Ngugi wa Thiong'o and Ngugi wa Mirii use free verse for the play's dialogue. While there is a linear plot structure, the overall organization of the play utilizes numerous songs as well as several dance numbers that include songs, so the lyrics also form significant parts of the text.
The play takes place in Kenya in the first years after the country achieved independence from Britain. The characters' diverse situations convey both the positive effects of political independence and the economic hardships that arose when British businesses pulled out of the former colony. The characters often reflect on the vital efforts of fighting for independence and the ways that the current situation differs from their expectations.
At one point, Kïgüünda wa Gathoni, the protagonist, neatly sums up his view of the change in the Kenyan people's situation: "I ran away from coldland only to find myself in frostland!"
Kïgüünda is proud of his role as a freedom fighter. He often seems trapped by his "bitter memories" of the efforts that he and his compatriots made. This sad nostalgia includes his evaluation of the oppressive British rule:
Our homes were burnt down. . . .
Some of us were crippled through beatings,
Others were castrated.
Our women were raped with bottles.
Our wives and daughters raped before our eyes.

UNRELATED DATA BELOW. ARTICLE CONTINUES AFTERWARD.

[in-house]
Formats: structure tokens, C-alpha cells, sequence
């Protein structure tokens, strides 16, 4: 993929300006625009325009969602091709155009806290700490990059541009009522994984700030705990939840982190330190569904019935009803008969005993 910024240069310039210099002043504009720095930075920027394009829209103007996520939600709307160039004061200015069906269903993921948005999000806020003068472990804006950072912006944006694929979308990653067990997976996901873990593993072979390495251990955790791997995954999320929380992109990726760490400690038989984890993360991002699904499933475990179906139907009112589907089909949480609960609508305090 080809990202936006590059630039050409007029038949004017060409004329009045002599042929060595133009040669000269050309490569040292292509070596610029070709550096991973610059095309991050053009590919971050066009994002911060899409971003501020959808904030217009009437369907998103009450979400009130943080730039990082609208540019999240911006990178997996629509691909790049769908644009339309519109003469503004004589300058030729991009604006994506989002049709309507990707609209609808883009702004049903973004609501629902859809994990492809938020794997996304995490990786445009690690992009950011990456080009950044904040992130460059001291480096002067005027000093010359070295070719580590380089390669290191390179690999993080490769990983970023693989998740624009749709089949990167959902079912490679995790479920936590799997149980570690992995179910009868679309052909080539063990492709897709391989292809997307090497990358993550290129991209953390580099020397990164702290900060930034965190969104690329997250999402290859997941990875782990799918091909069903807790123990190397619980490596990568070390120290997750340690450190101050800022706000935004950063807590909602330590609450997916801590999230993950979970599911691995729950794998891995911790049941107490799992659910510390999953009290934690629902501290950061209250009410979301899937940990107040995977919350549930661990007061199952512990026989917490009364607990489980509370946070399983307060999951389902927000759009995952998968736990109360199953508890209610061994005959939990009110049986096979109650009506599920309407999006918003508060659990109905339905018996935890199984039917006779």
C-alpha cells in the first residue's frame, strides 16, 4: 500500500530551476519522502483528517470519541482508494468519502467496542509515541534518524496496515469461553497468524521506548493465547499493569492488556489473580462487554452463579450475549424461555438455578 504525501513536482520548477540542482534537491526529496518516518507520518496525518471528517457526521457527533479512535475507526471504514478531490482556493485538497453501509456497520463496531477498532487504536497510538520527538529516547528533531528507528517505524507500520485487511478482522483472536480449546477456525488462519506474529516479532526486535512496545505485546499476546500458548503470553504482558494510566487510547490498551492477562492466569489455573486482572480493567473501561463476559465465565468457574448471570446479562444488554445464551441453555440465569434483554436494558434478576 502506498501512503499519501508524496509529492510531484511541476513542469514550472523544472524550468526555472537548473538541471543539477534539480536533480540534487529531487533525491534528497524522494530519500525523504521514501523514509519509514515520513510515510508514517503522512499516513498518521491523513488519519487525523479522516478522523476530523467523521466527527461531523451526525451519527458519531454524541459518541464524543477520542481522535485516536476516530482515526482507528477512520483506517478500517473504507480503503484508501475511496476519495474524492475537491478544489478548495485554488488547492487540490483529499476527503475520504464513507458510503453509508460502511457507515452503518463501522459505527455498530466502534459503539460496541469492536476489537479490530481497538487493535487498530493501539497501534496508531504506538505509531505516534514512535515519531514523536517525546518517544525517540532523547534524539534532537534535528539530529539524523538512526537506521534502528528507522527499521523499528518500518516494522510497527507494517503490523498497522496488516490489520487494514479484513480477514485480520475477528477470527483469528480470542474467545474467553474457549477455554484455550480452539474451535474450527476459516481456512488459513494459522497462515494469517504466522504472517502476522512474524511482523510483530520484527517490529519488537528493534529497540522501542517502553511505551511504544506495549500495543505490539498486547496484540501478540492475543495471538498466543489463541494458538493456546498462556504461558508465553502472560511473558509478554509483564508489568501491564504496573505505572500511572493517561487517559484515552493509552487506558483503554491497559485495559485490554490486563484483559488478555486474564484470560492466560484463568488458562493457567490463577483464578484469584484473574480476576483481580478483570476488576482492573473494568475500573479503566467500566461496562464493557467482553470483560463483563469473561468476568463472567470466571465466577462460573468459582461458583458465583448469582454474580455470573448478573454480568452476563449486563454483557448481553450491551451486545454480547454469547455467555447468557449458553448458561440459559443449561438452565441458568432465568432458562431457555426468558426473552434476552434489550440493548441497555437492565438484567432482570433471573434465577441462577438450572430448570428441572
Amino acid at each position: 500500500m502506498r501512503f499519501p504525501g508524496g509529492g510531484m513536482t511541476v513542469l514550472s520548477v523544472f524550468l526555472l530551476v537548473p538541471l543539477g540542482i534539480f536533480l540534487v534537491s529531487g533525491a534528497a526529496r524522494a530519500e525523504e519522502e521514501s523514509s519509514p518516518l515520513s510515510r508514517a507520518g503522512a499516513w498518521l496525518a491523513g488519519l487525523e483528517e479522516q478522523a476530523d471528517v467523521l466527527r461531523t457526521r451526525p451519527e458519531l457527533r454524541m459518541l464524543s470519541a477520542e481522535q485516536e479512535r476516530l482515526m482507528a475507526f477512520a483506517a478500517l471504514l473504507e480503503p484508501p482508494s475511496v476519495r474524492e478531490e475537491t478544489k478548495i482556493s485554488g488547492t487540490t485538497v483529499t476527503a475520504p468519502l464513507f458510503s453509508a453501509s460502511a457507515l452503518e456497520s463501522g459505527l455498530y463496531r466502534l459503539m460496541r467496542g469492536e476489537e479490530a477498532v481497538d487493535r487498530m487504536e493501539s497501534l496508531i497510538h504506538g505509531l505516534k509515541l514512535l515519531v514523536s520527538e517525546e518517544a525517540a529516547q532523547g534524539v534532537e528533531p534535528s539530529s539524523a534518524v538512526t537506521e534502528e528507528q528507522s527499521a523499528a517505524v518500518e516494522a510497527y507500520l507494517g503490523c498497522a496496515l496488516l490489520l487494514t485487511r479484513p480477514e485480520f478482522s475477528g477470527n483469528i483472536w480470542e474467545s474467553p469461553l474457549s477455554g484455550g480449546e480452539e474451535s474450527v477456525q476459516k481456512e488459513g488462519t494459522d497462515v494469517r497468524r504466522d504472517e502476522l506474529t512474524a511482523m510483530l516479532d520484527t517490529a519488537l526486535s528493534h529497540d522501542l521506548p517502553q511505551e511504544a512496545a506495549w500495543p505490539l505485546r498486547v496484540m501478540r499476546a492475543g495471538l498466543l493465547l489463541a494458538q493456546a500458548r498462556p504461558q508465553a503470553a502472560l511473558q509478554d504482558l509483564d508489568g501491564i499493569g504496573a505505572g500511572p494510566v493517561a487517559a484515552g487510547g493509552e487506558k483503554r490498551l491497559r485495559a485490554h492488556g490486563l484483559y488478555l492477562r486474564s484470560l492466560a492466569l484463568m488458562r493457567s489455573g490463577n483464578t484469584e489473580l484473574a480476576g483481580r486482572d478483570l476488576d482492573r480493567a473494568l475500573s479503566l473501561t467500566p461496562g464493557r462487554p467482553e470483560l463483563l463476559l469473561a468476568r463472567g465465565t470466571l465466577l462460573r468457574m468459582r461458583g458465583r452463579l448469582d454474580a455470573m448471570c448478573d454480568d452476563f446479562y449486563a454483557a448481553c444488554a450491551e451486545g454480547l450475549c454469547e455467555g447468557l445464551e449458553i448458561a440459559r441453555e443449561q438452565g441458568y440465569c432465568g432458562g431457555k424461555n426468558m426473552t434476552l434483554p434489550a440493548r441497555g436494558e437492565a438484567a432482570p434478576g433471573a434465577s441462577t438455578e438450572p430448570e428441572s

He insists that it was the effective organization of the masses during Mau Mau, the era of rebellion, that led to their success:
We beat the whites
And freedom came . . .
We raised our national flag.
One scene includes a set of dancers who come onstage; as they dance the traditional Mücüng'wa, they also repeat the lines of the song that Kïgüünda sings. Along with boasts of sexual conquest, it includes the warrior's promise to his mother:
Mother ululate for me
For it I don't die young I'll one day sing songs of victory.
One plot line concerns the possible future (including the marriage prospects) of Gathoni, the teenage daughter of Kïgüünda and his wife, Wangeci. Both parents complain that she neglects her domestic duties to focus on selfish pursuits and has become obsessed with superficial matters. This is seen both as a generational divide—as the young people do not recall the parents' struggles—and as a failing specific to a new generation of women. Gathoni's self-centeredness is represented in the time and effort she takes to plait her hair. Wangeci complains to her daughter:
Can't you help me
In peeling potatoes
In sorting out the rice
Or in looking after the fire?
Instead of sitting there, . . .
Plaiting your hair?